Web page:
|1 One tactic for fighting fine-fuels fires involves a firefighter riding on the apparatus exterior aiming a water stream directly at the base of the fire. Apparatus used for this tactic typically include a platform behind the cab where a firefighter can stand. (Photo courtesy of Blanchat Mfg. Inc.)|
By Roger Lackore
Every three to five years, the National Fire Protection Association (NFPA) Apparatus Committee considers revisions to NFPA 1906, Standard for Wildland Fire Apparatus. This document sets minimum standards for the design of apparatus intended mainly for fighting wildland fires.
The Fire Apparatus Manufacturers’ Association (FAMA) participates in this process with one representative on the committee and several more representatives from FAMA member companies.
A major challenge to setting wildland apparatus design standards is the tremendously varied environments where wildfires can occur. The tactics used in sparsely populated mountainous regions may be very different from those used in flat forest lands and different again in the fine-fuels areas of the plains states. As with most things in life, the one-size-fits-all approach is likely to be a compromise that leaves nobody happy.
One example of this is a tactic that departments in fine-fuels regions employ where a firefighter rides on the apparatus exterior while it is in motion. The apparatus drives along the fire line and a firefighter aims a water stream directly at the base of the fire. Usually a second or third apparatus follows to mop up. Departments that employ this tactic argue that it is both a safe and essential method where the terrain is flat, the fuel is fine, and the fire line moves quickly. In some cases, such fires can be allowed to burn out on their own; in other cases, they may threaten populated areas.
Fine-Fuels Apparatus Design
Apparatus used for this tactic typically include a platform behind the cab where a firefighter can sit or stand and manually direct a water stream. These apparatus may be offered by smaller apparatus manufacturers or created by modifying existing apparatus. Military surplus vehicles are favorite starting points for some departments. The lack of any design guidance has left no assurance that departments are meeting minimum safety standards or that a vehicle’s size or tank capacity makes it appropriate for traveling on uneven terrain.
For decades, the NFPA approach has been to simply prohibit riding on an apparatus unless all occupants are in a seated and belted position inside an enclosed cab. Both NFPA design standards and NFPA health and safety standards emphasize this. As such, departments convinced that the external riding method is necessary have been purchasing or creating their own apparatus that fall outside of NFPA standards.
Incorporating the Tactic
The NFPA 1906 committee exhaustively discussed the merits and hazards of this approach. There was no argument that the safest place for a firefighter is in a seated and belted position inside an enclosed cab, but given the fact that the practice is so prevalent in certain regions, the committee’s consensus was that it needed to do something. The compromise was to provide an apparatus specification that would increase the safety of an already established practice rather than continue to leave the safety of the apparatus to the judgment of individual departments and manufacturers.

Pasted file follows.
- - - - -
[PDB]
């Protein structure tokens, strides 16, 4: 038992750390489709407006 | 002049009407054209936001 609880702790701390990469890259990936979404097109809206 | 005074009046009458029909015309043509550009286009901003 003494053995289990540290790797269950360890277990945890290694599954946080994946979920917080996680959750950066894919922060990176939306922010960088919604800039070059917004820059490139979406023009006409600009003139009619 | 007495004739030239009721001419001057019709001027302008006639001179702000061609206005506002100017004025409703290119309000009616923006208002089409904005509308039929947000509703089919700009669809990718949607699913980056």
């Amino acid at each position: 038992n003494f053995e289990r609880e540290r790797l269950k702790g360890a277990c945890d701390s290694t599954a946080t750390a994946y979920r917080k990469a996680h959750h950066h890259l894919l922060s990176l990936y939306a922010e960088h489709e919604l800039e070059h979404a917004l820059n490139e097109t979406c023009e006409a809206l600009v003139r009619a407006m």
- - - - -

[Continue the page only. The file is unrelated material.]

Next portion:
The result will be a new NFPA 1906 option for an onboard pump-and-roll riding position. This option will include a seated and belted position behind the cab, gates to keep the operator within the confines of the apparatus, and a structure to help protect the operator in the event of a rollover. Also included will be a means of communicating with the driver and a prohibition against driving more than 10 miles per hour with the position occupied. If the current direction stays on track, the new option will be included in the next NFPA 1906 revision that will take effect for apparatus contracted for after January 1, 2016.
Please note that these changes to NFPA 1906 are not the end of the story. NFPA 1500 still requires operators to be seated and belted in an enclosed position. Although any changes to that standard will require agreement from the committee, FAMA is participating in the revision process to make sure that the two documents are consistent.
We at FAMA are dedicated to our customers’ safety and as such are active participants in the safety standards process. The NFPA consensus standards process ensures that there is a membership balance to consider all aspects of an issue. Although most FAMA companies include many team members with extensive firefighting experience, we are grateful to our customers and friends whose guidance helps us keep our products both safe and effective. Watch for future FAMA Forum articles that will explore more NFPA apparatus standard changes coming up.
FAMA is committed to the manufacture and sale of safe, efficient emergency response vehicles and equipment. FAMA urges fire departments to evaluate the full range of safety features offered by its member companies.
ROGER LACKORE is the director of product safety for Oshkosh Corporation. He has a bachelor of science degree in mechanical engineering and a master’s degree in engineering management. He is licensed as a professional engineer and a certified safety professional. Lackore has 27 years of design experience in the heavy vehicle industry.